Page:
All Blacks legend Colin Meads has backed New Zealand and Wales to win their World Cup semi-finals and set up a dream final at Eden Park.
Meads, voted the greatest player in his country's history, will be in Auckland to watch both semis.
"France are so unpredictable, but on present form I'd back Wales," he told BBC Sport.
"I've said all the way through that we'll win the World Cup, so I've got to stick with that."
Meads recognises the danger posed by Australia, but believes the hosts will prevail over their great rivals despite missing star fly-half Dan Carter, his understudy Colin Slade and full-back Mils Muliaina.
"The All Blacks have got to learn to relax, to put their top game out on Sunday, because if they don't put it all out, they'll come off second," he warned.
"But over 15 players I think the All Blacks have got the edge. We've had our problems - all teams have had injuries, and we've had our share. It's just how they cover those injuries up."
Meads, 75, said he had been particularly impressed by the form of Welsh fly-half Rhys Priestland and 19-year-old wing sensation George North.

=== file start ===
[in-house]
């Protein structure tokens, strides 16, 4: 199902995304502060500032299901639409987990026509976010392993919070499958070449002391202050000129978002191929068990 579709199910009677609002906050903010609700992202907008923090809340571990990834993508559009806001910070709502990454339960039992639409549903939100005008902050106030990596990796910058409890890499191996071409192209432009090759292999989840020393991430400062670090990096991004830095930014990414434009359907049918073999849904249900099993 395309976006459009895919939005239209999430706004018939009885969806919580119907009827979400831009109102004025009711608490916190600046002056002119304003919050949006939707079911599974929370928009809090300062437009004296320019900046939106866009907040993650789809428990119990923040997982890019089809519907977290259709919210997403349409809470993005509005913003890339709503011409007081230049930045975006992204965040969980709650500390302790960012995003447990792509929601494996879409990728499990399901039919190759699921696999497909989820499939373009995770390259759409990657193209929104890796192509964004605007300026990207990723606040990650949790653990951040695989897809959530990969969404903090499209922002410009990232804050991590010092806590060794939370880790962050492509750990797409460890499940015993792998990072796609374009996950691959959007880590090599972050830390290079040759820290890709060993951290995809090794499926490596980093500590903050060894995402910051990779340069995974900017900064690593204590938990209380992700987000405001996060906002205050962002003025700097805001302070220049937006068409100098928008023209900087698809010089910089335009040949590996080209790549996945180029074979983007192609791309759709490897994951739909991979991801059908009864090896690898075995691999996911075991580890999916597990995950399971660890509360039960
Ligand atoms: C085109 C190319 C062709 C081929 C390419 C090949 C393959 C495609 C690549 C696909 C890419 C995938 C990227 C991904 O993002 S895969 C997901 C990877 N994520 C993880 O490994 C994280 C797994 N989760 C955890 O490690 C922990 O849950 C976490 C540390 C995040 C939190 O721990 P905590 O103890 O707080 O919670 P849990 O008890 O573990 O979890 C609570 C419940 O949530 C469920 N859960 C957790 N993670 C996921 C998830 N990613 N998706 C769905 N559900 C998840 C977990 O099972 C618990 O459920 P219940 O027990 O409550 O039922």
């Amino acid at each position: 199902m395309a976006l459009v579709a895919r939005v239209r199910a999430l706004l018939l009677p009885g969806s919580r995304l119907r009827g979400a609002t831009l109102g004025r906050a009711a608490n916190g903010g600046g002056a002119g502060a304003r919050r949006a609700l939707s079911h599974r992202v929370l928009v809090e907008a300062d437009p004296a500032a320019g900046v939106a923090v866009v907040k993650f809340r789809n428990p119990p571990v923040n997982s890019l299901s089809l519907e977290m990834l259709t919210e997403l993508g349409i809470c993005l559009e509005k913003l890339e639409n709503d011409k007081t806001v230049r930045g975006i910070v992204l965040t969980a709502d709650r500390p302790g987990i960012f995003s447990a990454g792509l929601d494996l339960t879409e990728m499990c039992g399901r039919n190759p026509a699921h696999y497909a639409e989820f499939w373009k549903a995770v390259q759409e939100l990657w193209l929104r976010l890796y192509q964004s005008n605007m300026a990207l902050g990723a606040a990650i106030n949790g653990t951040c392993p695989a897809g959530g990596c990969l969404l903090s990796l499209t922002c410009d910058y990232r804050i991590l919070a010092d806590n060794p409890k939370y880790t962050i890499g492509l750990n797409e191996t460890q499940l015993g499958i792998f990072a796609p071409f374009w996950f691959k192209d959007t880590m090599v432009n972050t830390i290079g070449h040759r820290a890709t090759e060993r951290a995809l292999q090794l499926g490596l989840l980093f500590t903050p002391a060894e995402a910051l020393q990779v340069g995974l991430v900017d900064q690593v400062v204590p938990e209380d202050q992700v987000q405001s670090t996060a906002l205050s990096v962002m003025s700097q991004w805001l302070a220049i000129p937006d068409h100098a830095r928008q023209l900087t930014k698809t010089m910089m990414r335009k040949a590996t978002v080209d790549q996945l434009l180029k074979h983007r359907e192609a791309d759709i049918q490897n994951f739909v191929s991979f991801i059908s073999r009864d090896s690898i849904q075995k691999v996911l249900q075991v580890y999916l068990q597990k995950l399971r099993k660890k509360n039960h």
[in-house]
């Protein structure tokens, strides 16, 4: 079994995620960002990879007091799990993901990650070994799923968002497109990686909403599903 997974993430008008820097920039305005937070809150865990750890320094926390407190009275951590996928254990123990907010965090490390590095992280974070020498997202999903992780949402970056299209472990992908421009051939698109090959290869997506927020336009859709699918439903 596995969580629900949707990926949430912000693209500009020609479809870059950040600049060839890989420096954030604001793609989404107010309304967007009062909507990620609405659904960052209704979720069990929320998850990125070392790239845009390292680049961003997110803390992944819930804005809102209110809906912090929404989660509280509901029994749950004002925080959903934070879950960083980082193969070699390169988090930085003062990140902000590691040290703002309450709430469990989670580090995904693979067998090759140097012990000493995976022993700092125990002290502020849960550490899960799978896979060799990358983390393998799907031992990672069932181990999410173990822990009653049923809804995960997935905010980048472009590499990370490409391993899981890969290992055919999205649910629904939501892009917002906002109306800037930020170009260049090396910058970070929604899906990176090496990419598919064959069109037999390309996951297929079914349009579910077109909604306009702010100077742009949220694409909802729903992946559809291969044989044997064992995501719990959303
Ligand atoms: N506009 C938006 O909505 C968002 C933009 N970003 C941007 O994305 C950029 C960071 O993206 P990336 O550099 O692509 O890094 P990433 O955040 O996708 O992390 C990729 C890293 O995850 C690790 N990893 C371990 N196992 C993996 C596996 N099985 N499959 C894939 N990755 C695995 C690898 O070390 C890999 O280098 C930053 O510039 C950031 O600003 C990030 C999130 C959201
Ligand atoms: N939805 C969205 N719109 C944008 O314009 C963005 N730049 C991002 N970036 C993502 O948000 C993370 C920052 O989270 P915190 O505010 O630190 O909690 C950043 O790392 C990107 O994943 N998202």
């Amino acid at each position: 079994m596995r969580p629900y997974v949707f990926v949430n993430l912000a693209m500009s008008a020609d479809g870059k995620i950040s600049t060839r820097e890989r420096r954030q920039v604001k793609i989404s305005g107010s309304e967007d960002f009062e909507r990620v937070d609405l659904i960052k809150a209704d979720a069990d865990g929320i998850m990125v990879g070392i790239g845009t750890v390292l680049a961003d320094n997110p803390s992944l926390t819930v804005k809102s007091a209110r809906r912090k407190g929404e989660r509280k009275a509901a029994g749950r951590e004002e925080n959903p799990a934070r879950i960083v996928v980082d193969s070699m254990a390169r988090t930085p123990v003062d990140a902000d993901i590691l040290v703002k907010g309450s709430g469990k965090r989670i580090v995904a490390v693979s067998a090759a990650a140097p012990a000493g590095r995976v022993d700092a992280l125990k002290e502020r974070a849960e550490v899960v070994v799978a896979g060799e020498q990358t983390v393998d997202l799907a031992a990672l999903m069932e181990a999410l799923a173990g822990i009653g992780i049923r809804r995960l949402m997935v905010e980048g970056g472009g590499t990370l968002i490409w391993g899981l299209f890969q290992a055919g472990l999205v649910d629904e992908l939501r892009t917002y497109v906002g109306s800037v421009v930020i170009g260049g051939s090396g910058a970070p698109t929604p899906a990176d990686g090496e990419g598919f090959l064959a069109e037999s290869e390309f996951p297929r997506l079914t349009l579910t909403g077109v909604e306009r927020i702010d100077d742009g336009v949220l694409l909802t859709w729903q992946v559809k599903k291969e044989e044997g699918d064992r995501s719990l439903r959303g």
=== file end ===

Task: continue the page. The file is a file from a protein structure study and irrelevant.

"A lot of these Welsh were unknown to us before this World Cup, and we're surprised how young they are and what they are achieving," he said.
"The young 10 [Priestland] looks pretty neat, and that fella North is going to be one hell of a player. He's tearing the world apart."
Meads, who freely admits he and his team-mates used to drink after training sessions and heavily after matches during his own 13-year career at the top of international rugby, said he had sympathy with the plight of England manager Martin Johnson.
Meads worked closely with Johnson when the future England captain played for his King Country side while on a two-year sabbatical in New Zealand as a young man.
"Martin will be terribly disappointed with what happened. He spent most of his time covering up his players' misdemeanours.
"But that's the trouble with modern rugby - you go out to a bar and everyone's got cameras on their cellphones.
"To me that's quite unnecessary - the players didn't do too much wrong, they just had a few beers.
"They didn't break anything, they didn't smash the hotel up, not like Willie John McBride's Lions did in 1976 or whenever it was. Too much was made of it."
Meads said that an All Blacks triumph in the final - which would be their first World Cup win since the inaugural tournament of 1987 - would transform the country.
"It would mean everything," he said. "It would boost rugby here so much - we're losing a lot of young players to soccer, because our soccer team did well at the World Cup, and a lot of the mums are getting a bit precious - ah, little Jonny's got to be protected, I'd rather he plays soccer.
"But if we win the World Cup, every kid in New Zealand will be wanting to be Richie McCaw or Ma'a Nonu."